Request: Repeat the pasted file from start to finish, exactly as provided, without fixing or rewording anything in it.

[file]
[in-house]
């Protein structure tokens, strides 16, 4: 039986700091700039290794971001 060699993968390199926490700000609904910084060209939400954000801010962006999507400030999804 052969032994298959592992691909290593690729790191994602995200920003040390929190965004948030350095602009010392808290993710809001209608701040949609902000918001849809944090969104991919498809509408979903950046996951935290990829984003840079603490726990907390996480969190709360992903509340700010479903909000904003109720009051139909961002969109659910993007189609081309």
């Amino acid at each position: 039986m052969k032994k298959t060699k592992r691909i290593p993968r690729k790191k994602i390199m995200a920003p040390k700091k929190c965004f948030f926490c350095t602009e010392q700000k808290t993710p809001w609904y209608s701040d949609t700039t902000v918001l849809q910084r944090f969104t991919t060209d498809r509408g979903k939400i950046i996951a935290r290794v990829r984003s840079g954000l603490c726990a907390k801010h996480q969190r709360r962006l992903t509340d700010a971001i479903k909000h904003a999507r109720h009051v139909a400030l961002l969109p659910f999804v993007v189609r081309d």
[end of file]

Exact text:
[in-house]
């Protein structure tokens, strides 16, 4: 039986700091700039290794971001 060699993968390199926490700000609904910084060209939400954000801010962006999507400030999804 052969032994298959592992691909290593690729790191994602995200920003040390929190965004948030350095602009010392808290993710809001209608701040949609902000918001849809944090969104991919498809509408979903950046996951935290990829984003840079603490726990907390996480969190709360992903509340700010479903909000904003109720009051139909961002969109659910993007189609081309």
């Amino acid at each position: 039986m052969k032994k298959t060699k592992r691909i290593p993968r690729k790191k994602i390199m995200a920003p040390k700091k929190c965004f948030f926490c350095t602009e010392q700000k808290t993710p809001w609904y209608s701040d949609t700039t902000v918001l849809q910084r944090f969104t991919t060209d498809r509408g979903k939400i950046i996951a935290r290794v990829r984003s840079g954000l603490c726990a907390k801010h996480q969190r709360r962006l992903t509340d700010a971001i479903k909000h904003a999507r109720h009051v139909a400030l961002l969109p659910f999804v993007v189609r081309d």